Self Compassion Image

How to Tame the Inner Critic and Cultivate Self-Compassion

Does the idea of being your own friend sound foreign to you?

Well, that is what being self-compassionate is. Having compassion for oneself is no different from having compassion for others.

Self-compassion is based on three principles- being aware of our own pain and suffering (whatever that may be and look like), acknowledging that pain and suffering, whilst difficult is a shared human experience, and then directing feelings of kindness and care towards ourselves as we navigate how we can alleviate our pain and move through the struggle.

Self-compassion is the opposite of the more commonly known self-criticism. We seem to be able to easily criticise ourselves and speak to ourselves harshly during difficult times or when we make mistakes. Yet, for some, it seems impossible to be kind and compassionate.

Why is it so hard to be self-compassionate?

Early Life Experiences

Just like anything, our early life experiences can shape the way that we are. For some people, experiencing limited care, kindness and nurturing from others in childhood can lead to our inability to self-soothe. If you didn’t receive much compassion from others in earlier years, then it makes sense that it would be more challenging to develop the ability to be compassionate to yourself later in life.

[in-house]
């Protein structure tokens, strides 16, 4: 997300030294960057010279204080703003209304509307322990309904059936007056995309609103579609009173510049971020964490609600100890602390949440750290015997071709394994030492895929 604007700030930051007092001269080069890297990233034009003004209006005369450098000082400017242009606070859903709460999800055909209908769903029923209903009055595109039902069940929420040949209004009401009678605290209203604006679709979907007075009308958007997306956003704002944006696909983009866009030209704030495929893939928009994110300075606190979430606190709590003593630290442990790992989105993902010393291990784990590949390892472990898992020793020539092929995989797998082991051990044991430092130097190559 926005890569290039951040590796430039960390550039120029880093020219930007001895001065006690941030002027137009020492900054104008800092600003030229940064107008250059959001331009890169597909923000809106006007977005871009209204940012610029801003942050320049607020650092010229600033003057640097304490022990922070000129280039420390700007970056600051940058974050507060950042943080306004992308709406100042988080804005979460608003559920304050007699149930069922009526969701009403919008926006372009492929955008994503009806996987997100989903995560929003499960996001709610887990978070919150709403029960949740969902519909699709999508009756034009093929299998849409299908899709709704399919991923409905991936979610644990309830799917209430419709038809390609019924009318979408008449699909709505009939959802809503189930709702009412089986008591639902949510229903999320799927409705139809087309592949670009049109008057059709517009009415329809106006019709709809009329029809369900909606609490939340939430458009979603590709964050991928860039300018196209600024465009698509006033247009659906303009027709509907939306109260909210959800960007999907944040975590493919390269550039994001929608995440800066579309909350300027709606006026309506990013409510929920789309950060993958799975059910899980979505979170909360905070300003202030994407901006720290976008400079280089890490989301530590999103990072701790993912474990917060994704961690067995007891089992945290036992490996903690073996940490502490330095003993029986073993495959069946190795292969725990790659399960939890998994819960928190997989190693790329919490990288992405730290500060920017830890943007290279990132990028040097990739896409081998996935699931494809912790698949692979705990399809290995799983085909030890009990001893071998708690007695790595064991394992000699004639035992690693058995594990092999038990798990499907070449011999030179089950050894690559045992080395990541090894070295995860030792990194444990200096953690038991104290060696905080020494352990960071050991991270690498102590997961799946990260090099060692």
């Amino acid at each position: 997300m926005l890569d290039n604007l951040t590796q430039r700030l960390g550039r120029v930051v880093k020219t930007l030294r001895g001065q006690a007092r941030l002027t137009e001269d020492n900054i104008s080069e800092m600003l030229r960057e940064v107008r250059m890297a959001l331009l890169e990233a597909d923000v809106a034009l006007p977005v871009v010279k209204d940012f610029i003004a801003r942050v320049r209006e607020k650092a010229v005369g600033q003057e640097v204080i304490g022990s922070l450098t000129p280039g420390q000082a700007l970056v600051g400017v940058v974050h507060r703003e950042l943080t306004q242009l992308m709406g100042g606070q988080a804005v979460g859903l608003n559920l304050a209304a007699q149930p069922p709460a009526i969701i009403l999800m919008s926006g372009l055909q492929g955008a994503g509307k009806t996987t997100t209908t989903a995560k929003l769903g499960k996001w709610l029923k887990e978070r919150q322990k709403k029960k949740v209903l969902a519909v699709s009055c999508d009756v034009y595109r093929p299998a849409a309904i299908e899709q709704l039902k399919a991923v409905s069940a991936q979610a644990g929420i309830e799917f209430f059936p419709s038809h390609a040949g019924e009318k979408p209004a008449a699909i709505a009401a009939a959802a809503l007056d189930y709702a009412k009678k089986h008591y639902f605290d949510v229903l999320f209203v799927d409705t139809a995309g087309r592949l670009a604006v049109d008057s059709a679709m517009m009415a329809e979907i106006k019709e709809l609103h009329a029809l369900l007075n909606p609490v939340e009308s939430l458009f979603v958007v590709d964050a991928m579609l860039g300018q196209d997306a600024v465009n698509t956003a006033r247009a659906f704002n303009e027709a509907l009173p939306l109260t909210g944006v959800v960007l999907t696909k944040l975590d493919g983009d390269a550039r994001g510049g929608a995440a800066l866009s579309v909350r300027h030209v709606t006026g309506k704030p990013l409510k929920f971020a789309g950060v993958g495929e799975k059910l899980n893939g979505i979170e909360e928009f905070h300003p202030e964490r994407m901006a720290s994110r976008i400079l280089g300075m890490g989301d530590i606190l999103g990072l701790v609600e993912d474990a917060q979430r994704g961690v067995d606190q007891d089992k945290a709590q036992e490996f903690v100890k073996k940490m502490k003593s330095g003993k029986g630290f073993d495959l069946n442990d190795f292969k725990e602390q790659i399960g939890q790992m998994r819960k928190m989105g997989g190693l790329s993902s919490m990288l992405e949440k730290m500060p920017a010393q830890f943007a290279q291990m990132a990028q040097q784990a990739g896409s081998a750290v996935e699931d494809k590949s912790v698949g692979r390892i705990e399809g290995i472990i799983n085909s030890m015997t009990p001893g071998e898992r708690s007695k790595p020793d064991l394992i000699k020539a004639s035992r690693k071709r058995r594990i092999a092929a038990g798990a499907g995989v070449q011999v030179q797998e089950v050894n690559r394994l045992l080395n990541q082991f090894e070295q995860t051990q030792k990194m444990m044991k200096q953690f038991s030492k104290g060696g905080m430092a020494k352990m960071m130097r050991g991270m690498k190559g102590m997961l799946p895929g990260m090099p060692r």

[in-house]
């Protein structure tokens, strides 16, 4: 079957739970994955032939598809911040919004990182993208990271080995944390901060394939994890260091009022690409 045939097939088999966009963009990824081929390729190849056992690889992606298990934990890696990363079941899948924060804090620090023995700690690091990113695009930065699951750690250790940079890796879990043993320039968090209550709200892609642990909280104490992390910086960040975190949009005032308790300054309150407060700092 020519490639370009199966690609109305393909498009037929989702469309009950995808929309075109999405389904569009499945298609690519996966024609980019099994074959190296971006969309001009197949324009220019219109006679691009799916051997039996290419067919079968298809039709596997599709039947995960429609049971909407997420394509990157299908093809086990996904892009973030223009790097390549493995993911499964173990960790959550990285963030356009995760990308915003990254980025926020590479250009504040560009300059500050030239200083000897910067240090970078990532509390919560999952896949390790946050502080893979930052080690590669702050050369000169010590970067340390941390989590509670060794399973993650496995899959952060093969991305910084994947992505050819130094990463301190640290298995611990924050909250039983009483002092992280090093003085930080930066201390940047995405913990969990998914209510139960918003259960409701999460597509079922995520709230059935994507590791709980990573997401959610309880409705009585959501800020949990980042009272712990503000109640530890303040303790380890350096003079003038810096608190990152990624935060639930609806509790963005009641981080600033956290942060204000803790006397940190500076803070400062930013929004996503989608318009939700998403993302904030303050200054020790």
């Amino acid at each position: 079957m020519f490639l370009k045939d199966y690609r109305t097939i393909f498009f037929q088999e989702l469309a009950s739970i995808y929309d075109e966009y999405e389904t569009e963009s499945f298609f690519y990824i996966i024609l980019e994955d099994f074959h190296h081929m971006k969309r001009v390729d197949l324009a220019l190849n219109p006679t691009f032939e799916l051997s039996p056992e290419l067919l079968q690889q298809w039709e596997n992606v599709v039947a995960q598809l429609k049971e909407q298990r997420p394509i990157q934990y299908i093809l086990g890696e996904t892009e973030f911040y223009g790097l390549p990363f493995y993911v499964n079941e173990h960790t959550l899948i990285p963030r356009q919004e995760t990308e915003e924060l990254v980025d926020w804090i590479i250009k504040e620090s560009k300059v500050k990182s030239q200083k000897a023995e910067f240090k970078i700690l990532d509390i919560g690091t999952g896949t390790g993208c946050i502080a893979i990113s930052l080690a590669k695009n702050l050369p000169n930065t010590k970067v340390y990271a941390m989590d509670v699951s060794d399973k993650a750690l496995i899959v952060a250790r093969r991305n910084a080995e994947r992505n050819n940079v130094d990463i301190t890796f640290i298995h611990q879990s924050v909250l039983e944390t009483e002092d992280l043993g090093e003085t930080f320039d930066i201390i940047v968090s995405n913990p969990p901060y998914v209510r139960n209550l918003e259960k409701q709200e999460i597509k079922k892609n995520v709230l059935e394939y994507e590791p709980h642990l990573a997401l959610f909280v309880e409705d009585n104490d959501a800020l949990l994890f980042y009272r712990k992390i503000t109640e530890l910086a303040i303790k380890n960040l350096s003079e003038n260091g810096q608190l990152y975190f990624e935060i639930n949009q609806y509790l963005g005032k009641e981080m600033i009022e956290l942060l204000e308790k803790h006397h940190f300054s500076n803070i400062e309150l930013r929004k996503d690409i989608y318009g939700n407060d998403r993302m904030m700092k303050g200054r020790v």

Lack of Awareness

Many of us may not even be aware that we are struggling or of the critical ways we may be treating ourselves.

Negative Beliefs about Self-Compassion

Being self-compassionate is not something that is normalised, and so it can carry some negative connotations. Some people think being self-compassionate will lead to laziness. Many rely on self-criticism to motivate them and achieve. This gives further weight to self-criticism. In reality, we know that self-criticism only prolongs our pain and suffering, keeping us stuck and unable to move forward from the struggle we are facing.

What Benefits does Self-Compassion have for our Mental Health and Well-Being?

Research has shown that self-compassion is strongly linked to mental health and well-being. Studies have found that those more compassionate towards themselves are less likely to experience mental health challenges such as depression, anxiety and stress. These people also tend to have a better quality of life, a greater sense of well-being, and fewer interpersonal relationship challenges. Compassion, in general, is linked to the hormone oxytocin. It is suggested that being compassionate to ourselves can equally trigger the release of oxytocin (read more about oxytocin here) and the calming benefits it brings.

What is the role of self-compassion on body image?

Self-compassion encourages individuals to accept themselves and their bodies despite their imperfections, which is a skill that is invaluable to body acceptance and body love. Being kind, gentle and understanding towards ourselves rather than harsh directly counters the root of body dissatisfaction. That is the tendency to criticise rather than accept one’s body as is.

How can we cultivate greater self-compassion?